browndog, I sympathize, and you ask questions that aren't easy to solve....
So for her, and other searchers, they may be satisfied with the thin page, but they're also missing out on a much more in-depth page. It also contradicts the above guidelines which state...
You are likely also be dealing with who's reading what, and on what kind of device, under what type of conditons.
I think what's necessary is an organization and style that combines the best of both worlds... an article that can be initially skimmed, but which offers the main points up front if that's all a reader wants....
For reader with longer attention spans, or with more time, or reading under circumstances (say on mobile) where they might read the opening and skim the rest, the article should going on to offer the depth and detail for those wanting that more comprehensive material.
There are tricks in laying things out to grab the reader's attention along the way. I'd do a lot of research on "the inverted pyramid style", and I'd also read a range of wikipedia material and see how they do it. I'd also study Amazon, among other sites, to see their order of presentation.
Mobile material, eg, might be scrolled very quickly, then bookmarked for later if you've done it right. Make sure there is a way to email a reference from the mobile device to something you'll receive on your desktop.
But if you immediately hit your readers with all the details you've lovingly put together, you're going to lose too many of them.
Re not satisfying your checklist, when an algo ranks an inadequate page, it's because it grabbed at the best it could find. If you have good content without links, it's going to take a while to accumulate enough "freely given editorial links" to compete with some of the competing 800-lb gorillas... so you must publicize your content as well as create it... and be very patient... many months of patience... but don't push artificial link building, and don't fiddle with your pages in reaction to Google.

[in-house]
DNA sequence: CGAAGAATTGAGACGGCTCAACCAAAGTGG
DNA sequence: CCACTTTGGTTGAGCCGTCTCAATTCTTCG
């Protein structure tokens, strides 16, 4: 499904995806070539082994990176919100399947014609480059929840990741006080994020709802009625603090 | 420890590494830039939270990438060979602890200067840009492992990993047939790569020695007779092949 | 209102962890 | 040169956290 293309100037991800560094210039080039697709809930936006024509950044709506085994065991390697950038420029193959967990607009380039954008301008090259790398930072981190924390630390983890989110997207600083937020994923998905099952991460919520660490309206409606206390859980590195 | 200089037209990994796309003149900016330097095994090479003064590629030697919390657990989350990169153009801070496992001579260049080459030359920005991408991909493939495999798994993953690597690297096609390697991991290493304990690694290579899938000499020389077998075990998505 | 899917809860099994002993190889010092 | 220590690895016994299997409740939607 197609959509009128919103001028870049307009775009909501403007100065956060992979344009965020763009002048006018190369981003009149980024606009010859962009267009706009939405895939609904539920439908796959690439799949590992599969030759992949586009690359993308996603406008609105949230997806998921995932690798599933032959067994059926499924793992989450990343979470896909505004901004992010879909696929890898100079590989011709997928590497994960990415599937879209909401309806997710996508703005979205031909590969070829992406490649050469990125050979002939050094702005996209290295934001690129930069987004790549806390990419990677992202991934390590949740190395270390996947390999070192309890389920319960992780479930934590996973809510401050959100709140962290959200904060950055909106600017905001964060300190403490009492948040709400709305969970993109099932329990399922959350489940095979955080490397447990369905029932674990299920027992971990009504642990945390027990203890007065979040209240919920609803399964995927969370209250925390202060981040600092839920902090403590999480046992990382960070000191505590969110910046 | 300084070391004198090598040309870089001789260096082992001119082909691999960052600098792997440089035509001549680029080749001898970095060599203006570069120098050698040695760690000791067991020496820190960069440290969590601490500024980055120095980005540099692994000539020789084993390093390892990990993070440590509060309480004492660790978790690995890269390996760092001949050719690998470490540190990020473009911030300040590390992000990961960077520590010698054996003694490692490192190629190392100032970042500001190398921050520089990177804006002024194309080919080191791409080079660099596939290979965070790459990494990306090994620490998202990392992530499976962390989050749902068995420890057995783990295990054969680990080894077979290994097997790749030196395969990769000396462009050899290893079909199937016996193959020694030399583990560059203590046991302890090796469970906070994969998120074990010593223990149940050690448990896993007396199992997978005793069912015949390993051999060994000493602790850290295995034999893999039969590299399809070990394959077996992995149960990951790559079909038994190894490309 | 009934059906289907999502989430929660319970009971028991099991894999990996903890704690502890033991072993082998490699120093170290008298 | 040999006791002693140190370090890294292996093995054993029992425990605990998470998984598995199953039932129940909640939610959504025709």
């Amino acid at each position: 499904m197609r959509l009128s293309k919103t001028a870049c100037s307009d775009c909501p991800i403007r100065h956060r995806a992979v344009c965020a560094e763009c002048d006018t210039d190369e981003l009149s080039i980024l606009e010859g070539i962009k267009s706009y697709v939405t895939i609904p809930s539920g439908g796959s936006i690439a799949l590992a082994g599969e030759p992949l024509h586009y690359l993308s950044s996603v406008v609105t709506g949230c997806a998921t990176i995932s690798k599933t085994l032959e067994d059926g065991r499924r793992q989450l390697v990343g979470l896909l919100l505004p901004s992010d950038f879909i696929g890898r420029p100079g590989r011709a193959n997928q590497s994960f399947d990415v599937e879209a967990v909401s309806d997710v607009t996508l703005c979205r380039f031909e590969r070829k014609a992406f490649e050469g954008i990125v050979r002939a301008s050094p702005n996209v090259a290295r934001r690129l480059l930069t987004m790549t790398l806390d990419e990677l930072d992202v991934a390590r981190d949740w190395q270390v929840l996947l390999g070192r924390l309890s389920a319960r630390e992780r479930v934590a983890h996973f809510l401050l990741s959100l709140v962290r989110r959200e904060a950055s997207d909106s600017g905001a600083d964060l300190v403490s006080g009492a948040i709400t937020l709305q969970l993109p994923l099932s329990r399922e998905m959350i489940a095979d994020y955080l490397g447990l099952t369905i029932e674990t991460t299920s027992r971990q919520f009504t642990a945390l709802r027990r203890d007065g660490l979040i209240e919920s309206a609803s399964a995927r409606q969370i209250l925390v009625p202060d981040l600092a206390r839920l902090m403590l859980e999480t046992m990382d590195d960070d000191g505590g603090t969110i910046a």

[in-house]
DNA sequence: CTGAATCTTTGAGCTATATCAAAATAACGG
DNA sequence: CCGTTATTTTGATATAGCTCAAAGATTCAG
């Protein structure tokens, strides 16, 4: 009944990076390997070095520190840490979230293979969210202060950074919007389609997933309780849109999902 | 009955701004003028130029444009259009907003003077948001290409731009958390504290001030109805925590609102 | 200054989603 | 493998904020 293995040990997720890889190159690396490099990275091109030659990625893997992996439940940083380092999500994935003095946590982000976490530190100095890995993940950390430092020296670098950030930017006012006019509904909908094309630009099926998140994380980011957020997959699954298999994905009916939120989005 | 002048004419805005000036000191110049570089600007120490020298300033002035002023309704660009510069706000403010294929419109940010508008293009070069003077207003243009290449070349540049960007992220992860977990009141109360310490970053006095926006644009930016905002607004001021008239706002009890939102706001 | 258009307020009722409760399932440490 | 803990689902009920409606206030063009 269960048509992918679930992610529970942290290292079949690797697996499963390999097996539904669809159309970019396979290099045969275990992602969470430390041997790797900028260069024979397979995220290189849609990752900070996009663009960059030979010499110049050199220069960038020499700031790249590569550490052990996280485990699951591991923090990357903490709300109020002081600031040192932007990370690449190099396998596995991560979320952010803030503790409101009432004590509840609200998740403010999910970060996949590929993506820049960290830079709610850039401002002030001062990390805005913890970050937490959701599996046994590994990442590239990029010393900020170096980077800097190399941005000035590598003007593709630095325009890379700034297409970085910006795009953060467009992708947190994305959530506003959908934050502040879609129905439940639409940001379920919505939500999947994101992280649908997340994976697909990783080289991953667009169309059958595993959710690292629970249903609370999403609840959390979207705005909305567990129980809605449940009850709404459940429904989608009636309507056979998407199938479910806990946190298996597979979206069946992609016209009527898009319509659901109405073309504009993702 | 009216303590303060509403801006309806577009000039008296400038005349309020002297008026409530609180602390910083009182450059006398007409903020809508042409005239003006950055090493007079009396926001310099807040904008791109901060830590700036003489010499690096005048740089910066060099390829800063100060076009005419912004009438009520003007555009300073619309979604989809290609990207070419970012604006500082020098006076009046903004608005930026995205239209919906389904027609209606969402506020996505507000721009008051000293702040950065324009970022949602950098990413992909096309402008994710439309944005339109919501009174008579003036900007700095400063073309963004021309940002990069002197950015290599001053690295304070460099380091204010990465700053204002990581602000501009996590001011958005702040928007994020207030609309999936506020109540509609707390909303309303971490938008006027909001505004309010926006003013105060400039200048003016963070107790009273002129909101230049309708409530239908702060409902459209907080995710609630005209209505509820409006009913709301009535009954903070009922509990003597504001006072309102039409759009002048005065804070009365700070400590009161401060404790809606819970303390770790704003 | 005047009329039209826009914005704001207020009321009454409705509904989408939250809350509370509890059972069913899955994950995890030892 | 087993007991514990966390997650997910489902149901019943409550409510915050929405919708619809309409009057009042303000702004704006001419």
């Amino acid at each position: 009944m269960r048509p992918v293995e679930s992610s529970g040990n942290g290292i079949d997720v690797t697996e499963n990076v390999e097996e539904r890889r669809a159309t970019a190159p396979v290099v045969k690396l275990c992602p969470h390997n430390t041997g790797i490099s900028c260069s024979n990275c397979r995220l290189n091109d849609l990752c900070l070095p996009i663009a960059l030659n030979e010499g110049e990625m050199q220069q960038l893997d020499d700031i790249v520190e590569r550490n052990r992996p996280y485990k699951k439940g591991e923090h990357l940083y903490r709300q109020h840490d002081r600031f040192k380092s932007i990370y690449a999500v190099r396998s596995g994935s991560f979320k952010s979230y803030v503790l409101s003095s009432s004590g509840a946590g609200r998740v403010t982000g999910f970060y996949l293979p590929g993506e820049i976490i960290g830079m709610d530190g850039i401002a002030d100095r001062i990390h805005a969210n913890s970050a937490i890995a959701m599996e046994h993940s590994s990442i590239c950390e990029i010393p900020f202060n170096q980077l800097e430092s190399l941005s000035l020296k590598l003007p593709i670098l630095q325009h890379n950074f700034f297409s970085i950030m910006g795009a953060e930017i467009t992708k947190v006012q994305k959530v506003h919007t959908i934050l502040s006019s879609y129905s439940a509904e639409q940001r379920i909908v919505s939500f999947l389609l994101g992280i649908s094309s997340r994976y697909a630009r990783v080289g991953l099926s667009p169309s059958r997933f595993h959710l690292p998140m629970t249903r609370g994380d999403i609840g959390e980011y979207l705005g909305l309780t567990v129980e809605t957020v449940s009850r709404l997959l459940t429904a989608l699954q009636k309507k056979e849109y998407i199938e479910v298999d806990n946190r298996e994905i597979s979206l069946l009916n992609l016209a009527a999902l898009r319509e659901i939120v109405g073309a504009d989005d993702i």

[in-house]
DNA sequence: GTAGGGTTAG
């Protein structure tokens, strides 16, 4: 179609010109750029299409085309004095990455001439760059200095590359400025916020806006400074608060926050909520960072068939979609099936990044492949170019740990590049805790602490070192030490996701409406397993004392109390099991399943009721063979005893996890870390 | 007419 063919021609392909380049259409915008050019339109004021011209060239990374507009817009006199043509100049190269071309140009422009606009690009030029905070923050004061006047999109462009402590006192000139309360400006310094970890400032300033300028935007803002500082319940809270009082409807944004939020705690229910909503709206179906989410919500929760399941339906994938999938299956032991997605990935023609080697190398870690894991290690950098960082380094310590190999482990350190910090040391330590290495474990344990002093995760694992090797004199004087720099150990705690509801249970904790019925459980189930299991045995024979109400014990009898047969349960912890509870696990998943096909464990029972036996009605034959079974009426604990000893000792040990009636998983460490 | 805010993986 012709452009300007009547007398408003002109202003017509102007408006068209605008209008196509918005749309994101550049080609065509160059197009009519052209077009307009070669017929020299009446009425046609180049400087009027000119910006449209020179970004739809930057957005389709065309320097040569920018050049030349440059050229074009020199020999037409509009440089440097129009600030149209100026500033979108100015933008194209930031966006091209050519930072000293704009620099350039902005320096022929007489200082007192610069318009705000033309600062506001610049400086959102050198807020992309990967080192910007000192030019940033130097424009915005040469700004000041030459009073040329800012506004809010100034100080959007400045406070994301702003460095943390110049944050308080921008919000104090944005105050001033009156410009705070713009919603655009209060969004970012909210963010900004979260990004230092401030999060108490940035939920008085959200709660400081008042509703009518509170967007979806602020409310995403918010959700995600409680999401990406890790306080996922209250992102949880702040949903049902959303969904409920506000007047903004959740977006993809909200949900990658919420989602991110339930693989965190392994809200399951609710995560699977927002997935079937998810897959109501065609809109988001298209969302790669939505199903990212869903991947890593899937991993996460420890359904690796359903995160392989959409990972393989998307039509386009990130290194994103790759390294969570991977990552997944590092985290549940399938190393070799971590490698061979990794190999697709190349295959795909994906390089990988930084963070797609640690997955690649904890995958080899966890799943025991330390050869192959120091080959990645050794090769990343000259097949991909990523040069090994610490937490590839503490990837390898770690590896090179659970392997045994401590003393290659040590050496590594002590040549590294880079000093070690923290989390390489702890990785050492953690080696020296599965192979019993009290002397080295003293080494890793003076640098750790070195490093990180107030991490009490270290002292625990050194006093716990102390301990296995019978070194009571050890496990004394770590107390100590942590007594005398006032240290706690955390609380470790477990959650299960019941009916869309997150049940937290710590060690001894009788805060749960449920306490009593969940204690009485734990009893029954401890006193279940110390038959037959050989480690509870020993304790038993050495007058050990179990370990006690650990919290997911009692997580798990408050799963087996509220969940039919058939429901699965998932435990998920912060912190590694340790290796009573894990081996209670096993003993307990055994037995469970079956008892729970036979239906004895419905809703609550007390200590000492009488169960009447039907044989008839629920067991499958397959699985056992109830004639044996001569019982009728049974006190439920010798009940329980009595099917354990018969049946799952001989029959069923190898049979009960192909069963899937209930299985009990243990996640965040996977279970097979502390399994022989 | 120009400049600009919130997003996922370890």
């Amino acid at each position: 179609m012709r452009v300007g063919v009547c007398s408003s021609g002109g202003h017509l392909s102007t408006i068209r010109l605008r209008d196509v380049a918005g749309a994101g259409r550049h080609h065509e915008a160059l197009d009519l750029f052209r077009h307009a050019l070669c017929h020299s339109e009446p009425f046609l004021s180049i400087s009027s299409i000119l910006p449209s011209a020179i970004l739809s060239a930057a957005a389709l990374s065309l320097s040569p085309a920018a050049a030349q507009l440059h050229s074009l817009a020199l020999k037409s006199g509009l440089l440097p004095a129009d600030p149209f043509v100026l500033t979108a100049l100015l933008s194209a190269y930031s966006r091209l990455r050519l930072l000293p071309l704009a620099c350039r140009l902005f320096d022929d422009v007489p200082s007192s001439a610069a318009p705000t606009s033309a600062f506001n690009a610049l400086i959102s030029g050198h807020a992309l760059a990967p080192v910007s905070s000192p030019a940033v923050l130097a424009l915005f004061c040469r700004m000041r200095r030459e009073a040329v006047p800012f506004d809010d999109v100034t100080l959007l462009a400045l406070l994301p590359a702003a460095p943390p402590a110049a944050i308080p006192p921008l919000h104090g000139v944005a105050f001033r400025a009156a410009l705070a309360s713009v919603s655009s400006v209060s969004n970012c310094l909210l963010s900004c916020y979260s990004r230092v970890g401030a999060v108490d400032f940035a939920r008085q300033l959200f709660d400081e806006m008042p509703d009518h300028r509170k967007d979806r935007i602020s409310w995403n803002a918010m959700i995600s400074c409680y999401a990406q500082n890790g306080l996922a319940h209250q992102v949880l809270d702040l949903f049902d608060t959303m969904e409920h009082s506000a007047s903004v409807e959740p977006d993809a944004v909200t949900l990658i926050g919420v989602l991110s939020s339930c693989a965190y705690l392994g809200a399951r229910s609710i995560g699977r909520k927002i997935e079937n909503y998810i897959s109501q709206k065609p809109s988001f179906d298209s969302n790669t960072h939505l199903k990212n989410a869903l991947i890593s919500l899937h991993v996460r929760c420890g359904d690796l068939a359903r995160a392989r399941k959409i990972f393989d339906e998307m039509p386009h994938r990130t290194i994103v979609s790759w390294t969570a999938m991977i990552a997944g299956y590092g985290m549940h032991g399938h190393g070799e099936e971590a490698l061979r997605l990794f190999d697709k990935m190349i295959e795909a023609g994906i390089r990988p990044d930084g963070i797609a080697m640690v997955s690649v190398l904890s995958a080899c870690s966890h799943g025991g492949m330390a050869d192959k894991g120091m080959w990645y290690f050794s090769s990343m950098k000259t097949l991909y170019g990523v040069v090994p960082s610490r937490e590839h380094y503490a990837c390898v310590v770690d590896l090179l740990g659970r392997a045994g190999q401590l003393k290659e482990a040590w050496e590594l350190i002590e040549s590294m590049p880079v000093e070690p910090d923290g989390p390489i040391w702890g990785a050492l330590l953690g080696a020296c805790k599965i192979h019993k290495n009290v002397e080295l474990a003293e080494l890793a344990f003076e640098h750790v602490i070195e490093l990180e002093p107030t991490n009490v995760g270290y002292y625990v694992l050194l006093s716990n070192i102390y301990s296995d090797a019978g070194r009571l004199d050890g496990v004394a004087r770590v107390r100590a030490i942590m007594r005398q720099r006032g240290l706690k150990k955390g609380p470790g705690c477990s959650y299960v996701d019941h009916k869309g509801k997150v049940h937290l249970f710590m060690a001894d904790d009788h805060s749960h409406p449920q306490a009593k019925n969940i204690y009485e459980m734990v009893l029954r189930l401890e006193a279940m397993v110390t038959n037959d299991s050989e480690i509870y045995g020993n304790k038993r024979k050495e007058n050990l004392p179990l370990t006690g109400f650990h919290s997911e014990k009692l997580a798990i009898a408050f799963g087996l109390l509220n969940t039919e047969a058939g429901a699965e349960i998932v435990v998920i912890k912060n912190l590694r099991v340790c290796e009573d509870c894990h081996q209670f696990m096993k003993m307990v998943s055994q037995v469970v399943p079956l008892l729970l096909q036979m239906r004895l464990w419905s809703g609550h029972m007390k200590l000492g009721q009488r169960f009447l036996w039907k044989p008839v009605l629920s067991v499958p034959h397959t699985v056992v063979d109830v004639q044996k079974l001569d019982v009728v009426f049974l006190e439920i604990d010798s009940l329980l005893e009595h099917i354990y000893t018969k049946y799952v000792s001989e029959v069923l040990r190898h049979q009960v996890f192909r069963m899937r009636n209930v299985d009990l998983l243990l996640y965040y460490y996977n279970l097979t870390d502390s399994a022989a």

To equidistant, to be quite honest, I read what you wrote with dismay. Somewhere, I think, you've been misinformed....
I guess the new SEO is to somehow convince Google that you are not doing any SEO. So instead of optimizing the title tags, file names and alt tags as you previously did, optimize them in such a way that it "appears" unoptimized.
I haven't seen anything that suggests doing that, at least not in Danny's article. If you are talking about old style keyword stuffing, even Google's guidelines caution against that, using some ludicrous examples of keyword stuffing, if I remember correctly... but the main point you need to realize is that those old techniques are no longer SEO. So, it's not a question of hiding that... it's a question of not relying on SEO bad practices from 15 years ago. They are no longer viable.
There was a time in old school SEO where some SEOs (and if they see this, they should know who they are) felt that onpage optimization should be so subtle that no one reading it could really say what you were optimizing for. They assumed that links with anchor text would do the rest. As a result, many SEOs now have sites with pages where I look at them and wonder what they are really about, as there's not enough relevant text on the page to establish a unifying theme... and as links become subject to greater scrutiny, there's maybe nothing left... and some really good material doesn't rank because Google-the-machine isn't psychic.
I see that Danny isn't saying, keep things secret... he's saying, send us a clear message. But it's no longer about scattered "LSI" keywords dropped into a page.... That's nonsense, and those really aren't actual LSI keywords anyway...
I always do make sure I use enough contextual language so we have several ways of triangulating the vocabulary and the theme. It is about ideas, now. I do try to include keywords too, because I don't think that Google is quite at the point of "understanding" everything without them, and it's about good writing.
Note too that Google does not get humor, irony, or many figures of speech.